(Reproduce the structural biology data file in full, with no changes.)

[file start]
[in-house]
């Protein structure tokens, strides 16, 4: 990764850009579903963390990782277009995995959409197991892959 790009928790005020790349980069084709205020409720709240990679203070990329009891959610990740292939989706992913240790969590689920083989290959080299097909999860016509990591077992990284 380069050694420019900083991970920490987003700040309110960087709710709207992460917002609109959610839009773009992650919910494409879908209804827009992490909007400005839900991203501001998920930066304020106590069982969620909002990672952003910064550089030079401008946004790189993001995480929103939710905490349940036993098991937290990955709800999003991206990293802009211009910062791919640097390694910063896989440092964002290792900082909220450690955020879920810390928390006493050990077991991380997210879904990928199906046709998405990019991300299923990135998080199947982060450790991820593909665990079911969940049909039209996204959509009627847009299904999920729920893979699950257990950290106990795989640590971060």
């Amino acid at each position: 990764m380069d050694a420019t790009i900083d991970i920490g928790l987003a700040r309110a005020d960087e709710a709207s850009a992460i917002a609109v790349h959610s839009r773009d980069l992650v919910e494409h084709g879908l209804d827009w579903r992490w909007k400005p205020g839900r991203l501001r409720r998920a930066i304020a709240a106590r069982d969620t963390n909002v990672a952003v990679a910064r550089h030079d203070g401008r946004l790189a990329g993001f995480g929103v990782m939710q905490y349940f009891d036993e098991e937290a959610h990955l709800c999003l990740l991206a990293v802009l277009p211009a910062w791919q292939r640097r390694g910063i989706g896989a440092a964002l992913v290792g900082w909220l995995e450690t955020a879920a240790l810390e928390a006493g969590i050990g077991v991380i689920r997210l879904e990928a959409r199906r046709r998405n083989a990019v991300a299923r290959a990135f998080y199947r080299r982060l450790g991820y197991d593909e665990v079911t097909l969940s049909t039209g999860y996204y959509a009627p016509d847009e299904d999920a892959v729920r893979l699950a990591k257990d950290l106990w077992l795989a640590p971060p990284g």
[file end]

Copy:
[in-house]
């Protein structure tokens, strides 16, 4: 990764850009579903963390990782277009995995959409197991892959 790009928790005020790349980069084709205020409720709240990679203070990329009891959610990740292939989706992913240790969590689920083989290959080299097909999860016509990591077992990284 380069050694420019900083991970920490987003700040309110960087709710709207992460917002609109959610839009773009992650919910494409879908209804827009992490909007400005839900991203501001998920930066304020106590069982969620909002990672952003910064550089030079401008946004790189993001995480929103939710905490349940036993098991937290990955709800999003991206990293802009211009910062791919640097390694910063896989440092964002290792900082909220450690955020879920810390928390006493050990077991991380997210879904990928199906046709998405990019991300299923990135998080199947982060450790991820593909665990079911969940049909039209996204959509009627847009299904999920729920893979699950257990950290106990795989640590971060």
């Amino acid at each position: 990764m380069d050694a420019t790009i900083d991970i920490g928790l987003a700040r309110a005020d960087e709710a709207s850009a992460i917002a609109v790349h959610s839009r773009d980069l992650v919910e494409h084709g879908l209804d827009w579903r992490w909007k400005p205020g839900r991203l501001r409720r998920a930066i304020a709240a106590r069982d969620t963390n909002v990672a952003v990679a910064r550089h030079d203070g401008r946004l790189a990329g993001f995480g929103v990782m939710q905490y349940f009891d036993e098991e937290a959610h990955l709800c999003l990740l991206a990293v802009l277009p211009a910062w791919q292939r640097r390694g910063i989706g896989a440092a964002l992913v290792g900082w909220l995995e450690t955020a879920a240790l810390e928390a006493g969590i050990g077991v991380i689920r997210l879904e990928a959409r199906r046709r998405n083989a990019v991300a299923r290959a990135f998080y199947r080299r982060l450790g991820y197991d593909e665990v079911t097909l969940s049909t039209g999860y996204y959509a009627p016509d847009e299904d999920a892959v729920r893979l699950a990591k257990d950290l106990w077992l795989a640590p971060p990284g």